Ulysses is also full of the social issues that were prevalent in Dublin at the time. The two major political issues were land reform and Home Rule. Land reform dealt with the fact that much of Ireland's land was controlled by wealthy land-holders but worked by peasants who lived in dire poverty. The reform sought ways to increase the rights of the peasants that worked the land. Home Rule, the dominant question for Joyce, had to do with whether or not Ireland could become independent from English colonization. Charles Stewart Parnell (see his "Character Analysis") had set up a strong coalition of the Irish members of parliament in the 1880s and nearly succeeded in passing a Home Rule bill. Yet hopes of independence vanished when Parnell's affair with Katherine O'Shea was out'ed; his popularity greatly decreased. In 1904, many Dubliners were still experiencing a political hangover from the hopes that they had hinged on Parnell's success. Resentment of the English ran deep, and fanatical nationalism was common.

Reading Ulysses, it sure doesn't hurt to know a bit about Aristotle or Goethe, but there's really no better guide to the book than Dublin itself. Unfortunately, most of us can't just hop on a plane and check it out, but if you have some free time get up on Google images and look up pictures of the Liffey and the Customs House and the National Library – it might go a long way toward helping you imagine the world of the book.

Narrator Point of View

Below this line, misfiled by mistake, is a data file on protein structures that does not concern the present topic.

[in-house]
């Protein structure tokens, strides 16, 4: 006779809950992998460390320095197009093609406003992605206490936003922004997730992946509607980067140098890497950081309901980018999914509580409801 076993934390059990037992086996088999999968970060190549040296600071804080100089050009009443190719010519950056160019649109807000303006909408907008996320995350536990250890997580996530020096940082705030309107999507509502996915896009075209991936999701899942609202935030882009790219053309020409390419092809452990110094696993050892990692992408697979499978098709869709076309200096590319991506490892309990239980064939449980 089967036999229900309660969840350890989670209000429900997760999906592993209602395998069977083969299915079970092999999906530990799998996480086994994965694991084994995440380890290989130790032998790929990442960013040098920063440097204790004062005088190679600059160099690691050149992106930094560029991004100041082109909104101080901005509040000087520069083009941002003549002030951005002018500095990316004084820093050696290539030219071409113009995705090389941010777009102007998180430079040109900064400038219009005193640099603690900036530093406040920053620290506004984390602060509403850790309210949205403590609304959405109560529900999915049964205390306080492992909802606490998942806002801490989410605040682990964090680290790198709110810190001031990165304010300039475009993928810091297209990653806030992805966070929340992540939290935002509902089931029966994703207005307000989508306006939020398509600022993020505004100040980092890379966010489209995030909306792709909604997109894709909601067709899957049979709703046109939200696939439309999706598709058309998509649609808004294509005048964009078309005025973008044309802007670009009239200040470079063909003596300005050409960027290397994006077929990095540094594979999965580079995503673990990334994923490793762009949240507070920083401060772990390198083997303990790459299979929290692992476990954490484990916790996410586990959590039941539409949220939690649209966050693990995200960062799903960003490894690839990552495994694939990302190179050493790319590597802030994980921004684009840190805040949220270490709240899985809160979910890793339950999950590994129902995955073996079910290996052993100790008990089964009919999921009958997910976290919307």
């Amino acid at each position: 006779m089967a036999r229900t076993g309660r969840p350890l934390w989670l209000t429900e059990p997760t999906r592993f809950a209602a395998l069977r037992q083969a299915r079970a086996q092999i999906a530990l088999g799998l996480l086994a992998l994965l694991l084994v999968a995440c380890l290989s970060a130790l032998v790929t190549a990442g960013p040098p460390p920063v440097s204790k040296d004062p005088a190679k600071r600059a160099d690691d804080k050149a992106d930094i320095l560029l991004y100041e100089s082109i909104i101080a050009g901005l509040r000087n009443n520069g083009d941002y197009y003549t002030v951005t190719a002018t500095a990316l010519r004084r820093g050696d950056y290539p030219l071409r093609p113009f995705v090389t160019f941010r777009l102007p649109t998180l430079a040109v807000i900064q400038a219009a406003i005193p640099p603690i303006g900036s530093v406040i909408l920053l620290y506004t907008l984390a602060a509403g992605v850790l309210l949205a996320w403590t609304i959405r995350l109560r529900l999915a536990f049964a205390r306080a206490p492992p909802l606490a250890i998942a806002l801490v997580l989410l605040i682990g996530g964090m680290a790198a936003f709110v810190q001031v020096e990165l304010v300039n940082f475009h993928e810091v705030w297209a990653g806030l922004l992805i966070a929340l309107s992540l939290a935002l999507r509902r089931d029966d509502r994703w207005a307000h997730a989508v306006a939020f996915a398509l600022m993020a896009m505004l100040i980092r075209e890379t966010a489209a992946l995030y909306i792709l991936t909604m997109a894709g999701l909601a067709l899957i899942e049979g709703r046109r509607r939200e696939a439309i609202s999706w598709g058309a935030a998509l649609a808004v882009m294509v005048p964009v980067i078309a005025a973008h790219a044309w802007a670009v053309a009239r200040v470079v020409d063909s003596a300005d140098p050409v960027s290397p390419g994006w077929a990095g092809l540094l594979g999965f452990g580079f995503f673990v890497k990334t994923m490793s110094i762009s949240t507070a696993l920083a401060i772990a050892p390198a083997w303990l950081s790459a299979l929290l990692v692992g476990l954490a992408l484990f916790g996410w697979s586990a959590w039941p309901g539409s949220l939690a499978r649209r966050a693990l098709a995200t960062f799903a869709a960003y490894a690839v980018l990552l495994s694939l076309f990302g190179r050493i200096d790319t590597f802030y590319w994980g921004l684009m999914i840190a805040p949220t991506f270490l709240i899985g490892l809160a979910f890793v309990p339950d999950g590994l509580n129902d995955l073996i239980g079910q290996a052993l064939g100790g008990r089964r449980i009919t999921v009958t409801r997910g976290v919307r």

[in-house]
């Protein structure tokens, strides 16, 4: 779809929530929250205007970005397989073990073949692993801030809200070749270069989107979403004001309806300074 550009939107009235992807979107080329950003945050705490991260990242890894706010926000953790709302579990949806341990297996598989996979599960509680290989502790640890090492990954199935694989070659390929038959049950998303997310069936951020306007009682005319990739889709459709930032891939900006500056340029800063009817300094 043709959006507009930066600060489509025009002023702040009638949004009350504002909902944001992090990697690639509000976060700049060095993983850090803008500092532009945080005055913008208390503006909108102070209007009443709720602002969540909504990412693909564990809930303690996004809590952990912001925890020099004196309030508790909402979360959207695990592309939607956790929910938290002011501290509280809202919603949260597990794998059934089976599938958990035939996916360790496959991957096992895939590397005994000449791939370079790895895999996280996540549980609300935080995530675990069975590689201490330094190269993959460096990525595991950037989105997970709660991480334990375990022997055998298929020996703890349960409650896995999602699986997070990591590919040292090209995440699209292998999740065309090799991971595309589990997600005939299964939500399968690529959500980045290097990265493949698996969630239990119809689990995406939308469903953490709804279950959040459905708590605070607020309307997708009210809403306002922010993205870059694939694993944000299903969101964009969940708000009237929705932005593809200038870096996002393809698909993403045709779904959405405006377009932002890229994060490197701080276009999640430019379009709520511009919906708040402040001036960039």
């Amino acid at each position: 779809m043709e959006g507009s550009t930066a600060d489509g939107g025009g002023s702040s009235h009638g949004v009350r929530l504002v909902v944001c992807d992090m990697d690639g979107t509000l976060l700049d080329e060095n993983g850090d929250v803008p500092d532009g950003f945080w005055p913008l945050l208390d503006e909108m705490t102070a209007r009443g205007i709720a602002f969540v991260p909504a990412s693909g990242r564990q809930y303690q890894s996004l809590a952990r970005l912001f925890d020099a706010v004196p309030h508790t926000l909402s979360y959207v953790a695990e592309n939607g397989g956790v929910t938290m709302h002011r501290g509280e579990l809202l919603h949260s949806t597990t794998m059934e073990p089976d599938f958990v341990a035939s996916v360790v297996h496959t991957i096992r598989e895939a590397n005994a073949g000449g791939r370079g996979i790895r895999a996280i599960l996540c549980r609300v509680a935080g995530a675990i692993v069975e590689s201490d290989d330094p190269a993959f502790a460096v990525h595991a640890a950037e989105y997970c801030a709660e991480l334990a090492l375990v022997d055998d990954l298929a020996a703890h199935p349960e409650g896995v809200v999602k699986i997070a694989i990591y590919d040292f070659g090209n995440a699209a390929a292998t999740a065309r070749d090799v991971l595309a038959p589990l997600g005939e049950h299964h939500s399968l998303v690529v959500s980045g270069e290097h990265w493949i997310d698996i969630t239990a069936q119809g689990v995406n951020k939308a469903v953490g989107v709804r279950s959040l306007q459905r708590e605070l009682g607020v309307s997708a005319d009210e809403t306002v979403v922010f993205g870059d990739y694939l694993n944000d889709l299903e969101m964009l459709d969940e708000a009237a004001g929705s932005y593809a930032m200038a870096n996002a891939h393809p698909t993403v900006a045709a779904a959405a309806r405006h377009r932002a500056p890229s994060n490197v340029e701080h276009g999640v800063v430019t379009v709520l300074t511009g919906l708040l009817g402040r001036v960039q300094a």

Ulysses Narrator:

Who is the narrator, can she or he read minds, and, more importantly, can we trust her or him?
Third Person Omniscient
Point of view is something that is extremely important to Ulysses. Namely, the point of view is unconfined, and we are exposed to myriad perspectives in the course of the book. Language and voice can seemingly go anywhere or do anything in the novel. Some chapters are more traditional, but we constantly see evidence of the narrator at play: the headlines in "Aeolus," the play-dialogue in "Circe," the way that the language can soak up the setting and the time of day through its style.

In a more traditional sense, the narrator of the story has access to the most intimate thoughts of Leopold Bloom, Stephen Dedalus, and Molly Bloom, as well as somewhat more limited access to the minds of other characters. When we get inside a character's head, we are exposed to stream-of-consciousness style that attempts to follow that character's thoughts as closely as possible no matter how fragmentary and disjointed they may be. Yet there is always the freedom to zoom out, to stray from one mind to another, to re-focus from a different perspective.

Ulysses Genre


Ulysses was released in the same year as T.S. Eliot's The Wasteland (1922). In the way that Eliot's poem is treated as the modernist poem, Ulysses is generally regarded as the modernist novel.